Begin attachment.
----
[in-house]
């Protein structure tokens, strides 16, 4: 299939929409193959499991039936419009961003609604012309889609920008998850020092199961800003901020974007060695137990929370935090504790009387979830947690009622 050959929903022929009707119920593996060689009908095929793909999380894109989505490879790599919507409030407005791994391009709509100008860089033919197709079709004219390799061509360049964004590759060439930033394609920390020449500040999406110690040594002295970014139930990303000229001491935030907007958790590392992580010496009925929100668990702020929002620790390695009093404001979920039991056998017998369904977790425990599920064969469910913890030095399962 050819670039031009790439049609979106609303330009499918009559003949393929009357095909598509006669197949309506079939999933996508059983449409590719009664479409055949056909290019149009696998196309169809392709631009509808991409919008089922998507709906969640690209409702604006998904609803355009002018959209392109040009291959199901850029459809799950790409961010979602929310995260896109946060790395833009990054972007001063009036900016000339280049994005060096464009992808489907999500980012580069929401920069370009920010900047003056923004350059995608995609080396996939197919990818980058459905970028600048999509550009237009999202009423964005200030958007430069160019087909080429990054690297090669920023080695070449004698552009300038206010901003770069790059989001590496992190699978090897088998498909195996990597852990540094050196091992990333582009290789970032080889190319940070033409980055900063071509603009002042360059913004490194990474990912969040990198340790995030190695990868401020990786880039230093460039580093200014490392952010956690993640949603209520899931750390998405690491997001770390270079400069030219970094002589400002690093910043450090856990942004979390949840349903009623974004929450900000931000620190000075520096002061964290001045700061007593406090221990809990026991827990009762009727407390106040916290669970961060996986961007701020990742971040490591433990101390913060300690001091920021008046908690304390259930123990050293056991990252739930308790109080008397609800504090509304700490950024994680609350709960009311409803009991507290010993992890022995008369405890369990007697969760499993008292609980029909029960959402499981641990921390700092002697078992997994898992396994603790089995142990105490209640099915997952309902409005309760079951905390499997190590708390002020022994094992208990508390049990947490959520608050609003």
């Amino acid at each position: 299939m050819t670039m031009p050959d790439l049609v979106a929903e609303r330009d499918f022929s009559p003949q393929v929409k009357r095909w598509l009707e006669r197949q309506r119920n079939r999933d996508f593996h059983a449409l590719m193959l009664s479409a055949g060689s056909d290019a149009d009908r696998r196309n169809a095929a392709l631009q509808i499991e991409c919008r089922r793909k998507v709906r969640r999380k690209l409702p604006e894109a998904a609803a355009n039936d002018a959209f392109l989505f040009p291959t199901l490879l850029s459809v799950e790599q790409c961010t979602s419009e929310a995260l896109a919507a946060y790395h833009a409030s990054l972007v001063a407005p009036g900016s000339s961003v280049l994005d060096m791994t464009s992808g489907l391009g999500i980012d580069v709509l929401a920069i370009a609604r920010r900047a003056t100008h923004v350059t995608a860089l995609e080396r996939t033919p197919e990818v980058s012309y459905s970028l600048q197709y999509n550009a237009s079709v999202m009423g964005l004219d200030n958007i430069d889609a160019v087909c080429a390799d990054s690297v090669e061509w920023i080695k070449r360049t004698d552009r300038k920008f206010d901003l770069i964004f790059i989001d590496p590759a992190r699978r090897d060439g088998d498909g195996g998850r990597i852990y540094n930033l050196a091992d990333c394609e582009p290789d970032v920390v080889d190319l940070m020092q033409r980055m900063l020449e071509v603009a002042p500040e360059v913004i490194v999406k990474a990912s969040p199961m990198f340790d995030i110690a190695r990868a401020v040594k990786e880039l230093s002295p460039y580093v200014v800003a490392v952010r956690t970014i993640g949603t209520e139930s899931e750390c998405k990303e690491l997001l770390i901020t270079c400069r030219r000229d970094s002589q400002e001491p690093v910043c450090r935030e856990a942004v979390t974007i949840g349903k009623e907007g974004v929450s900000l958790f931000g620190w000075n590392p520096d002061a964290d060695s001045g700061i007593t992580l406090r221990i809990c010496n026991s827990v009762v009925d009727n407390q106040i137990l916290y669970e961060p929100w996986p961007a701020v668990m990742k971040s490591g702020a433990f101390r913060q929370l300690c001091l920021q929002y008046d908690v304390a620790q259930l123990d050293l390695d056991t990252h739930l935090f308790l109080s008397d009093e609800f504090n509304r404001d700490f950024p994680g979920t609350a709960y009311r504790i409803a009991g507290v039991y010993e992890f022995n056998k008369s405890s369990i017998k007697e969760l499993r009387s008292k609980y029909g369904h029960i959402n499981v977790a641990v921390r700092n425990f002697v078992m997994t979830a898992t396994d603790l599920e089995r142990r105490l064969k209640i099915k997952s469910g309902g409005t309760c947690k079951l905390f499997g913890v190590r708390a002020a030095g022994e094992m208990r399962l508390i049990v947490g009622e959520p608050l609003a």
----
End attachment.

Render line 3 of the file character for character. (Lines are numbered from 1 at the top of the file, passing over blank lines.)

């Amino acid at each position: 299939m050819t670039m031009p050959d790439l049609v979106a929903e609303r330009d499918f022929s009559p003949q393929v929409k009357r095909w598509l009707e006669r197949q309506r119920n079939r999933d996508f593996h059983a449409l590719m193959l009664s479409a055949g060689s056909d290019a149009d009908r696998r196309n169809a095929a392709l631009q509808i499991e991409c919008r089922r793909k998507v709906r969640r999380k690209l409702p604006e894109a998904a609803a355009n039936d002018a959209f392109l989505f040009p291959t199901l490879l850029s459809v799950e790599q790409c961010t979602s419009e929310a995260l896109a919507a946060y790395h833009a409030s990054l972007v001063a407005p009036g900016s000339s961003v280049l994005d060096m791994t464009s992808g489907l391009g999500i980012d580069v709509l929401a920069i370009a609604r920010r900047a003056t100008h923004v350059t995608a860089l995609e080396r996939t033919p197919e990818v980058s012309y459905s970028l600048q197709y999509n550009a237009s079709v999202m009423g964005l004219d200030n958007i430069d889609a160019v087909c080429a390799d990054s690297v090669e061509w920023i080695k070449r360049t004698d552009r300038k920008f206010d901003l770069i964004f790059i989001d590496p590759a992190r699978r090897d060439g088998d498909g195996g998850r990597i852990y540094n930033l050196a091992d990333c394609e582009p290789d970032v920390v080889d190319l940070m020092q033409r980055m900063l020449e071509v603009a002042p500040e360059v913004i490194v999406k990474a990912s969040p199961m990198f340790d995030i110690a190695r990868a401020v040594k990786e880039l230093s002295p460039y580093v200014v800003a490392v952010r956690t970014i993640g949603t209520e139930s899931e750390c998405k990303e690491l997001l770390i901020t270079c400069r030219r000229d970094s002589q400002e001491p690093v910043c450090r935030e856990a942004v979390t974007i949840g349903k009623e907007g974004v929450s900000l958790f931000g620190w000075n590392p520096d002061a964290d060695s001045g700061i007593t992580l406090r221990i809990c010496n026991s827990v009762v009925d009727n407390q106040i137990l916290y669970e961060p929100w996986p961007a701020v668990m990742k971040s490591g702020a433990f101390r913060q929370l300690c001091l920021q929002y008046d908690v304390a620790q259930l123990d050293l390695d056991t990252h739930l935090f308790l109080s008397d009093e609800f504090n509304r404001d700490f950024p994680g979920t609350a709960y009311r504790i409803a009991g507290v039991y010993e992890f022995n056998k008369s405890s369990i017998k007697e969760l499993r009387s008292k609980y029909g369904h029960i959402n499981v977790a641990v921390r700092n425990f002697v078992m997994t979830a898992t396994d603790l599920e089995r142990r105490l064969k209640i099915k997952s469910g309902g409005t309760c947690k079951l905390f499997g913890v190590r708390a002020a030095g022994e094992m208990r399962l508390i049990v947490g009622e959520p608050l609003a």